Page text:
Overall, the correlation was a loose one. Test scores predicted only 20 percent of the variation in students’ GPAs. In other words, students with the same test high scores had wildly different GPAs at school the following year. At first glance, the test doesn’t seem very good at discerning A students from B students. Seventh-grade GPAs were twice as likely to predict ninth-grade achievement than test scores.
“People say the SHSAT is objective and that grades are unreliable,” Taylor said. “Schools and teachers have different subjective grading standards and grades are all over the place. The exams were designed to be a uniform metric. It’s ironic that the exams don’t predict as well as grades.”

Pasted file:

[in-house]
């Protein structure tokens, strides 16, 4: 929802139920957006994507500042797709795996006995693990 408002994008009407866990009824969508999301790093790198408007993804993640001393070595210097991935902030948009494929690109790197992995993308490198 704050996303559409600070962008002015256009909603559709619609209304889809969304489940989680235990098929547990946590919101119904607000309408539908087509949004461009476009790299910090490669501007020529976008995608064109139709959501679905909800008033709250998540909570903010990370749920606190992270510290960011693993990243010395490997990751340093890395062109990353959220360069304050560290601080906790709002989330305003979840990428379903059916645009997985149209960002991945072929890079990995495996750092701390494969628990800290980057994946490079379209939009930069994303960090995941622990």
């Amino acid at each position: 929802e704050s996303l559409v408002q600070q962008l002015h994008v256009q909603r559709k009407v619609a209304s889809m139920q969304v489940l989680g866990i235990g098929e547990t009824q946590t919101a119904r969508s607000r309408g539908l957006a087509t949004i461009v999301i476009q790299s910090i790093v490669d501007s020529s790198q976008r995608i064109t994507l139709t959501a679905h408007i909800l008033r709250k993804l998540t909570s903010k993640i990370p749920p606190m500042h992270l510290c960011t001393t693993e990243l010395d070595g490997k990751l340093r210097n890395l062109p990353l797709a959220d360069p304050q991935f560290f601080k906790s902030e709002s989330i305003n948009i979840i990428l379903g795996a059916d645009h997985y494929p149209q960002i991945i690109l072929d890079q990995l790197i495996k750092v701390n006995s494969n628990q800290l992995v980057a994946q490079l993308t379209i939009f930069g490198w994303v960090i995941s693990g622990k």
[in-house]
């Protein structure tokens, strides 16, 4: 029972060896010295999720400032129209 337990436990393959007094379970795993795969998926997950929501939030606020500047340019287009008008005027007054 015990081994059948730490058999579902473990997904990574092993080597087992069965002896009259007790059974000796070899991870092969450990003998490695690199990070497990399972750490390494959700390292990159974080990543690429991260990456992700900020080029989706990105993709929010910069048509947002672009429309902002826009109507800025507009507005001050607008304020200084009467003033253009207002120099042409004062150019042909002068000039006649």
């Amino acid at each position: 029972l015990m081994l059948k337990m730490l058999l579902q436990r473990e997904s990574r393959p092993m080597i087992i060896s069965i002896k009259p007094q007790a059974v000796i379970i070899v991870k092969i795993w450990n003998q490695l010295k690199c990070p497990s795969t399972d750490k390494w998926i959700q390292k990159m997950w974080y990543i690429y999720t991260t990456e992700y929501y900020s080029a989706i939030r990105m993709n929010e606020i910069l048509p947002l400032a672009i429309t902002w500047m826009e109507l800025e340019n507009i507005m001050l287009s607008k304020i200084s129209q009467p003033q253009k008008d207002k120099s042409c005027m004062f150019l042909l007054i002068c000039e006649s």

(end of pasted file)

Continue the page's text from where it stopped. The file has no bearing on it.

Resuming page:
One might wonder if girls could be taking easier classes or not as many math and science classes once they get to high school and perhaps that is why girls are getting higher grades. But Taylor checked and he found that girls were, in fact, well-represented in math and science classes in ninth grade and doing very well in them.